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Guides take to the streets of Kingstown

Guides take to the streets of Kingstown

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Throngs of Girl Guides, Brownies, Bim Bims, Rangers and Guide Council members converged on the streets of Kingstown on Saturday, April 10, to celebrate the 100th Anniversary of the World Association of Girl Guides and Girl Scouts.{{more}}

Held under the theme “100 years of changing lives”, the celebration included a jubliant march through the streets of Kingstown with floats depicting several global themes. Themes included: “End extreme poverty and hunger”, “Education opens doors for all girls and boys”, “We can save our planet” and “We can stop the spread of AIDS”.

The parade ended at the Victoria Park where a rally was held.

Giving the Centenary Message, Chief Commissioner of the Girl Guides Association of St. Vincent and the Grenadines Althea Commissiong said that the theme “regonizes the achievement and impact that Girl Guides and Girl Scouts of the past, present and future have had and will continue to have on individual lives, communities and in the international arena.”

The organisation, she added, provides girls from diverse communities worldwide with the opporturities to reach their full potential, allowing them to become responsible citizens that contribute in making the world a better place.

Giving the welcome address and some background on the Girl Guides, President of the Girl Guides Association of St. Vincent and the Grenadines Gwendolyn Russell stated that the Girl Guides was formed in 1910 when eight rebellious girls decided to interrupt a boy scouts meeting in the UK, joining in on the Boy Scouts march despite dissapproval from others. They became the catalyst for the present day movement.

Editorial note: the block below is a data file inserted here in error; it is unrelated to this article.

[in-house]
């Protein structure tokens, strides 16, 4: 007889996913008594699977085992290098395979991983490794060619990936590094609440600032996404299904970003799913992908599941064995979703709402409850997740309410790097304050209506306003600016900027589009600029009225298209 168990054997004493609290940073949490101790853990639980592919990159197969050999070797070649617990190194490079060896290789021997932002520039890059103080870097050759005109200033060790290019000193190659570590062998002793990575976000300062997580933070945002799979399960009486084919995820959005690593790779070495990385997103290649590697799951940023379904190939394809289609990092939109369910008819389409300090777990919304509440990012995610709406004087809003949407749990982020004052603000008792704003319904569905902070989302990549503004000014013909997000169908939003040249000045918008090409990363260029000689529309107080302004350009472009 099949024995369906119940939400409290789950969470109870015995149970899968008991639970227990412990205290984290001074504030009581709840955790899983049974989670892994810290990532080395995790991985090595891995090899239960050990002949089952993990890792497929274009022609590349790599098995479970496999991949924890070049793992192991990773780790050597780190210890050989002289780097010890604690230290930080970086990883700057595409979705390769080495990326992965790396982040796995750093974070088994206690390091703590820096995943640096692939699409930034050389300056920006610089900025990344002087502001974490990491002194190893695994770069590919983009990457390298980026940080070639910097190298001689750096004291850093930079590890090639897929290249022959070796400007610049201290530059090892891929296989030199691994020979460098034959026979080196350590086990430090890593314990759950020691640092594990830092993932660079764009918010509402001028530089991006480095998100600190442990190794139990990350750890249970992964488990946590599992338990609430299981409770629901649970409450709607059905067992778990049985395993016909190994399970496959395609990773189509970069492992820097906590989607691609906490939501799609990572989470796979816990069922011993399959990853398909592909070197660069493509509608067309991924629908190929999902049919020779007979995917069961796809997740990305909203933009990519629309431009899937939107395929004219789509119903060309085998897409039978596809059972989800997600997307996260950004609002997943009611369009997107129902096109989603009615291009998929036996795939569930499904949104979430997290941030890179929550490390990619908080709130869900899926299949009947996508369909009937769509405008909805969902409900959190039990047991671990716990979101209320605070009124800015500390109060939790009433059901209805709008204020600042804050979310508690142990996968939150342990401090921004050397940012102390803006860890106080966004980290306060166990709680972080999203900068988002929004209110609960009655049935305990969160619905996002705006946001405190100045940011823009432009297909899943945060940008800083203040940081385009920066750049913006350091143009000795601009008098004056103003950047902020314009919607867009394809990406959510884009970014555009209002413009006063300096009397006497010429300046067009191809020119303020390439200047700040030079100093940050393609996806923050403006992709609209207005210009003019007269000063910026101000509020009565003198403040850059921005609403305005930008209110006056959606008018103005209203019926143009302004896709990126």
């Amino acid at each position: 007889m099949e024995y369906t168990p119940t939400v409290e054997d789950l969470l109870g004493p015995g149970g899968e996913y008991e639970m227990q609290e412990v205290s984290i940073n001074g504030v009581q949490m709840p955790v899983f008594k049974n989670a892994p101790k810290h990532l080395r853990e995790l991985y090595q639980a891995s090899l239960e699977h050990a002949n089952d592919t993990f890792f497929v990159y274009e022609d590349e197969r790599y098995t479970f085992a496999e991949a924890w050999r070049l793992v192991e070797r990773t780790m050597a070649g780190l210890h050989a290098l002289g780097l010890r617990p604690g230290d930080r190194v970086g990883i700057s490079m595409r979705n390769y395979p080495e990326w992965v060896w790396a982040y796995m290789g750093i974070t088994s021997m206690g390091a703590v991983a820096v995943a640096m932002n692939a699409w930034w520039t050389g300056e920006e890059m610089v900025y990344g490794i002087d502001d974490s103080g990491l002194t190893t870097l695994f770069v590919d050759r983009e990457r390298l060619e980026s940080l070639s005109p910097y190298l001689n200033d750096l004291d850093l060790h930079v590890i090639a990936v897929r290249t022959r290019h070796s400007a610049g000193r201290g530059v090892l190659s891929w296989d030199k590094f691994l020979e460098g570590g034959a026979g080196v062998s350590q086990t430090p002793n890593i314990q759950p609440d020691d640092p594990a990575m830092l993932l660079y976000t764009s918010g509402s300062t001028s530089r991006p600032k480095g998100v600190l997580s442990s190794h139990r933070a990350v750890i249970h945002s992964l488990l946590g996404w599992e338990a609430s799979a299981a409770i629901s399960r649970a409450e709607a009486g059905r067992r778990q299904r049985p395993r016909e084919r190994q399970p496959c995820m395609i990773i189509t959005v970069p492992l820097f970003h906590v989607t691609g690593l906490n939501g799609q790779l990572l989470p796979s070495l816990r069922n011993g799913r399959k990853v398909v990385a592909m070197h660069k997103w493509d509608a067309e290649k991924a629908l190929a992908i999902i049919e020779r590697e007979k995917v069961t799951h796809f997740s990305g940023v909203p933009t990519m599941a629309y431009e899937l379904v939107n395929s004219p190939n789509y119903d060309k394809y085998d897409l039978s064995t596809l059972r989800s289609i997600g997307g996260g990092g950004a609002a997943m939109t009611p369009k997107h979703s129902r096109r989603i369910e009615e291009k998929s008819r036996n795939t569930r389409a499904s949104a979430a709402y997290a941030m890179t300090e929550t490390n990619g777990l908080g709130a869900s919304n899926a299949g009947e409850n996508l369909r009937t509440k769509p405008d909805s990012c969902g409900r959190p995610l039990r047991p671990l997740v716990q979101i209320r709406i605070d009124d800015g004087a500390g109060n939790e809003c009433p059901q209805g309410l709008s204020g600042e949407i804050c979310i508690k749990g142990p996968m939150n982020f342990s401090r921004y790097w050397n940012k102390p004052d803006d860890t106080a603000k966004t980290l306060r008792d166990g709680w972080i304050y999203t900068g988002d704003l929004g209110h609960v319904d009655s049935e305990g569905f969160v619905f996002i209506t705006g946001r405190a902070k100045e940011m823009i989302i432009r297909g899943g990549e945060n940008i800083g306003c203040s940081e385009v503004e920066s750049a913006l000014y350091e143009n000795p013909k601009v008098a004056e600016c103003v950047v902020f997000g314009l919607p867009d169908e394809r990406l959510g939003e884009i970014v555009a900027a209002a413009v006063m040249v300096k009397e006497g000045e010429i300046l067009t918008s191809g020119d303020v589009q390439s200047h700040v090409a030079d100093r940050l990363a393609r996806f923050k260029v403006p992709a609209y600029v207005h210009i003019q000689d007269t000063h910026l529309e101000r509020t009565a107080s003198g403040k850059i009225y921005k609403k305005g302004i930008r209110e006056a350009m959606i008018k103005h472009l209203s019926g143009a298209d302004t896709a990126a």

Thier actions came at a time when founder of the Boy Scouts movement Robert Baden-Powell had said that activities such as hiking, camping an other outdoor activities were not suitable for girls.

There are currently ten million Girl Guides in 145 countries worldwide. The Girl Guides was officially established in 1910 and spread quickly accross the world.

The first unit in St. Vincent, Russell added, was established in 1914 by Methodist Minister Reverend Arthur Cox, making the organisation in St. Vincent 96 years old.

The rally included performances by various Girl Guide and Brownie divisions, and featured singing by the St. Joseph’s Convent Guides, dancing by the Greggs Brownies and an HIV/AIDS presentation by the District A Kingstown Girl Guides.(OS)

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